Macarons - Fluffy Little Cloud Cookies
My mom was robbed at Ladurée.
Founded in 1862, Ladurée was the first to create the ubiquitous double-decker macaron, and the Parisian tea-salon has since become synonymous with luxury, style and attention to detail. So it’s only natural that my mother and I spent one summer frequenting the gorgeous maison on the Champs-Élysées - taking in the lavish decor, sampling their tea sandwiches, pastries, and macarons. One such afternoon as we gathered our things, we realized her purse (which she’d hung on the back of her chair) had gone missing. The next few days became an exercise in French bureaucracy - filing police reports, wiring funds, replacing credit cards and passports. We both laugh about it now, but I can never eat a macaron without remembering our wild little travel mishap.
That being said, I still love them ! I see beautiful little macaron shops popping up in the trendiest neighborhoods as a testament to how popular they’ve become stateside. Executed perfectly, they are indeed a delight - two soft macaron shells filled with a subtle, creamy ganache. While I gravitate towards the more traditional vanillas, raspberries, and pistachios, flavors can be as unique and exotic as passion fruit and lavender, orange blossom, earl grey, or sea salted caramel. Best eaten fresh, I like to think of them as delicate little cloud cookies that melt in your mouth.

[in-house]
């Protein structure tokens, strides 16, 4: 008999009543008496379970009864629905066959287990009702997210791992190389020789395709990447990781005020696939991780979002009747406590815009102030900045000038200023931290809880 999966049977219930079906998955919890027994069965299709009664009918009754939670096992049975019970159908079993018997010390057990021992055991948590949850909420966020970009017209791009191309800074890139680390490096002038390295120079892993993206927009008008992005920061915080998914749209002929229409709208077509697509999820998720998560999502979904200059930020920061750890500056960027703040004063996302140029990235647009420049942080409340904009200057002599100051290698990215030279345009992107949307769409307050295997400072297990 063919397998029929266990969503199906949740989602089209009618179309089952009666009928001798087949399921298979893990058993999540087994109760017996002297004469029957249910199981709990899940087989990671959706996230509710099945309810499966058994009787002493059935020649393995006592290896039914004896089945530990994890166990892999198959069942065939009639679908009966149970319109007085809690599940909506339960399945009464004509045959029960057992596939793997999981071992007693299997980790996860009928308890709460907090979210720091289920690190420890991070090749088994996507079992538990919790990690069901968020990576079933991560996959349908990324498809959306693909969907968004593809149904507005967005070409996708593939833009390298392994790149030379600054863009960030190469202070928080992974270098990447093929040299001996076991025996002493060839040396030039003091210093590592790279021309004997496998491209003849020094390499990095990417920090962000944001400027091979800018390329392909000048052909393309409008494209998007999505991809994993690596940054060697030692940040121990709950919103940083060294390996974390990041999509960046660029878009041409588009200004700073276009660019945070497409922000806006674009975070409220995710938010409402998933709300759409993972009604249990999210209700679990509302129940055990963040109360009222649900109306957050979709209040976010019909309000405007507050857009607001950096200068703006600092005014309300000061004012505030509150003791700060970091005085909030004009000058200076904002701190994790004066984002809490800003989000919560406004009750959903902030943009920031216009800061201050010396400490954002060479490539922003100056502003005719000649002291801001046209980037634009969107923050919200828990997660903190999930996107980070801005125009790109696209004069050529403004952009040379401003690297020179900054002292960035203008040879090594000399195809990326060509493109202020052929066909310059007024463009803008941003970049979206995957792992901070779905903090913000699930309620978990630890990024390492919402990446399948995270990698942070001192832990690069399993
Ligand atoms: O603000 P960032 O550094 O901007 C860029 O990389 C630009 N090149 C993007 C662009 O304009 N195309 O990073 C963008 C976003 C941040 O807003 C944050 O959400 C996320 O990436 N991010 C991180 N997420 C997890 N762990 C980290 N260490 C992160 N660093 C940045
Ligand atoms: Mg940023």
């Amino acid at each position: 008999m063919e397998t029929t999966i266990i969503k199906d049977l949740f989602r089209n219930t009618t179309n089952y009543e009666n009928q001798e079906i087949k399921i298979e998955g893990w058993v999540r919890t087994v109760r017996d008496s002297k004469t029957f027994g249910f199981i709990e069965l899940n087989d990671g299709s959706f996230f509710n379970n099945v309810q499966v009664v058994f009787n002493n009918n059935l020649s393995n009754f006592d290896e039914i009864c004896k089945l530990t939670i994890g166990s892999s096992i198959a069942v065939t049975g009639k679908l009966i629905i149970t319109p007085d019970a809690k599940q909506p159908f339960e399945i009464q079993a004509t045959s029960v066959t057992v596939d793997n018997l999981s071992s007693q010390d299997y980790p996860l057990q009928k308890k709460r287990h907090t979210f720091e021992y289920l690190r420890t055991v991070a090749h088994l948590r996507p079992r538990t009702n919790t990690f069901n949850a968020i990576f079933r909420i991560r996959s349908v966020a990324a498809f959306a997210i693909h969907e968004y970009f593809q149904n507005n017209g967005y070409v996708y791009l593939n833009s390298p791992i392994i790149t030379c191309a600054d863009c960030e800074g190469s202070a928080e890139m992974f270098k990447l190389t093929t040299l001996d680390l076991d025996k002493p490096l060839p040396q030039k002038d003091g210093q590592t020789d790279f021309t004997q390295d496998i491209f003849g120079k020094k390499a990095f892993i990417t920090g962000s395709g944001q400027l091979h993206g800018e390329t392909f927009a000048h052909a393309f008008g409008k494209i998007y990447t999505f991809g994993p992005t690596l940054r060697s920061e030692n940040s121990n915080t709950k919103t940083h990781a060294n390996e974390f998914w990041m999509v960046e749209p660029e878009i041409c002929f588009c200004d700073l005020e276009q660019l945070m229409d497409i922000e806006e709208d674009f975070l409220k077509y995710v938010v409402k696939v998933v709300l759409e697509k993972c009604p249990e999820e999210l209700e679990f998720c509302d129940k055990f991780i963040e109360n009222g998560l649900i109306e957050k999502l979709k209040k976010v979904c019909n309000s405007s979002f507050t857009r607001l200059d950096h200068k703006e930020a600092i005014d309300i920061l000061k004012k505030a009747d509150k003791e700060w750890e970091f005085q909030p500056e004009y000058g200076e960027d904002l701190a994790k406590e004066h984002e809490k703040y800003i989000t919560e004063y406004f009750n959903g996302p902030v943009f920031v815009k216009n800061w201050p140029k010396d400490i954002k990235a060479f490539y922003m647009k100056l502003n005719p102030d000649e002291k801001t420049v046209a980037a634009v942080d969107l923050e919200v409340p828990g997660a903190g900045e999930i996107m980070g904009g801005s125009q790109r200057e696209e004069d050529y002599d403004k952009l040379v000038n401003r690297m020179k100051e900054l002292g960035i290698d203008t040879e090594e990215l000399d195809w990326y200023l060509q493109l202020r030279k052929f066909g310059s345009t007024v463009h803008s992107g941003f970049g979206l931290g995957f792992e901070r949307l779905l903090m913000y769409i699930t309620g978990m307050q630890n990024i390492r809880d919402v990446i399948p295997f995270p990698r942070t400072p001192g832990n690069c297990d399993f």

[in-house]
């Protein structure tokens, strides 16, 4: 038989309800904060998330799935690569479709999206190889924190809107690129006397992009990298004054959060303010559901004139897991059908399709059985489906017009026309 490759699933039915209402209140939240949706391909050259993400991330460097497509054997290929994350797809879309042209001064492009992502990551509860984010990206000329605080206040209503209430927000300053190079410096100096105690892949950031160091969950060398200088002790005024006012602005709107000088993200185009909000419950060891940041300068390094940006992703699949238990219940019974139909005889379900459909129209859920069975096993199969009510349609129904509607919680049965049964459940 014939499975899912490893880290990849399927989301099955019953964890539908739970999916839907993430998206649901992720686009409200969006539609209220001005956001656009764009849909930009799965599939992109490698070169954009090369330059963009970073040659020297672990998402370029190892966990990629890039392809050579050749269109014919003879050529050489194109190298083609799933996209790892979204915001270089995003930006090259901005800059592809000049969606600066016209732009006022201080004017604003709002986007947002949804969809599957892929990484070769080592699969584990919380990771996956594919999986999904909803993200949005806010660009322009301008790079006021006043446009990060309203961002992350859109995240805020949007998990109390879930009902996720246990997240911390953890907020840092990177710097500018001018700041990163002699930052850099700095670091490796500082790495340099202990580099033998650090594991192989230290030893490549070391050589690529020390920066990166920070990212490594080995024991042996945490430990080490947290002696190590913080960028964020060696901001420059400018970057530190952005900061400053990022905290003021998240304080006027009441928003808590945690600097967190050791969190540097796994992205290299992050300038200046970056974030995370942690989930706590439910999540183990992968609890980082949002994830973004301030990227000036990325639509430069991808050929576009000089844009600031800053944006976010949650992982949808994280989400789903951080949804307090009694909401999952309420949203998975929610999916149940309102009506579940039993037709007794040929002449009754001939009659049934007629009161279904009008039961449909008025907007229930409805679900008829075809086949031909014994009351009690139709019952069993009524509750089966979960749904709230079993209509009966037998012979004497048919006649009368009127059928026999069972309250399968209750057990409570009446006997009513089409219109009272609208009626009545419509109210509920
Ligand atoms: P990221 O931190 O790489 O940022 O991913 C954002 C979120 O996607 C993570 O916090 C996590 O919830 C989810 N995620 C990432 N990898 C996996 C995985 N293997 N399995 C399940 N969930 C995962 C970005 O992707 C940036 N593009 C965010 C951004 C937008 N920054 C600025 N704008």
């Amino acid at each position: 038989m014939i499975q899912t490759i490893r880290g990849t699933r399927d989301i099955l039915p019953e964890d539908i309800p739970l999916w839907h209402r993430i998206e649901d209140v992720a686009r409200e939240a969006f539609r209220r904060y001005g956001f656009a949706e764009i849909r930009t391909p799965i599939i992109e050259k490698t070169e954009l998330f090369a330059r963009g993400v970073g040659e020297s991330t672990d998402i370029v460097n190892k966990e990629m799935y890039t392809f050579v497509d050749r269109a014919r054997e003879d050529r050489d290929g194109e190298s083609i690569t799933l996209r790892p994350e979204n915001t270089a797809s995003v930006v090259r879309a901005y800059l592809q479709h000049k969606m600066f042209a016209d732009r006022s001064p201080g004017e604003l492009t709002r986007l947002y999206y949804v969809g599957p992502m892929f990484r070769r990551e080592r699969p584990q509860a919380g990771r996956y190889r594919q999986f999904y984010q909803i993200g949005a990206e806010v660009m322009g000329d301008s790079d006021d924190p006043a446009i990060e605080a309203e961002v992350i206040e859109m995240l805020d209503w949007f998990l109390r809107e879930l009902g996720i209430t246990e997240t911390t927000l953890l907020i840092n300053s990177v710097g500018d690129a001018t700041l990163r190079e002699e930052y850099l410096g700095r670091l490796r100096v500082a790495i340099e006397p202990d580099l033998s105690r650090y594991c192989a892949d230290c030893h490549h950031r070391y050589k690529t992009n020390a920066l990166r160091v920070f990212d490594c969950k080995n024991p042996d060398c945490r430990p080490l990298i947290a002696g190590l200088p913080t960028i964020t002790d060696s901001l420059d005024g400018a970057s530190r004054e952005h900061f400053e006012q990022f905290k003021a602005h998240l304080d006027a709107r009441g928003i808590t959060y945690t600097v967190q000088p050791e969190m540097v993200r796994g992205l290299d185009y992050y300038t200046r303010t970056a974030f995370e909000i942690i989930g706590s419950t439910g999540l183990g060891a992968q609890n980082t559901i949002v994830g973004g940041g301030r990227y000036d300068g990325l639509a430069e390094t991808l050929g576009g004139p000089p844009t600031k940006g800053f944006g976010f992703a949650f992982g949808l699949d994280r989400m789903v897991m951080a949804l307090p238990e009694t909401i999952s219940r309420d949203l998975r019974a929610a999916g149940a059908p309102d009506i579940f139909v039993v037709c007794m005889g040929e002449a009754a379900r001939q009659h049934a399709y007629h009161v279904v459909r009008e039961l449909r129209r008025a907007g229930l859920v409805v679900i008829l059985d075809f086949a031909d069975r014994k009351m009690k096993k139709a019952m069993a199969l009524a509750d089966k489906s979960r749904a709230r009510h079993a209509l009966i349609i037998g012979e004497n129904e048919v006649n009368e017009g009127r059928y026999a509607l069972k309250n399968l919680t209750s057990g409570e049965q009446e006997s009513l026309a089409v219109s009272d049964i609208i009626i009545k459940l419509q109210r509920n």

Although I enjoy baking, I would never dream of butchering the beauty of a perfect macaron and typically buy it from a local bakery. Over the years I’ve realized that many French women, while excellent cooks, buy dessert for their guests. I’ve been invited to many four-course, home-cooked meals only to discover that they end with a platter of store-bought confections. The pâtisserie versions will always be more polished, and the cook can instead pour their energy into perfecting the main course and appetizers. There is nothing prettier than presenting one’s guests with a colorful spread of pastel macarons, topped with salts and spices, toasted nuts and embellishments of gold.
Wine Pairing Tip
Traditionally I take my macarons with Darjeeling or English Breakfast because it reminds me of leisurely afternoon tea sessions with my mother. But one fun thing to do is buy an assortment of macarons and get really creative with your wine pairings - a crisp Kiwi Sauvignon Blanc with citrus flavors, a light rosé with strawberry or raspberry, a Sauternes or Riesling with coconut. When in doubt, a sparkling rosé would probably complement most flavors.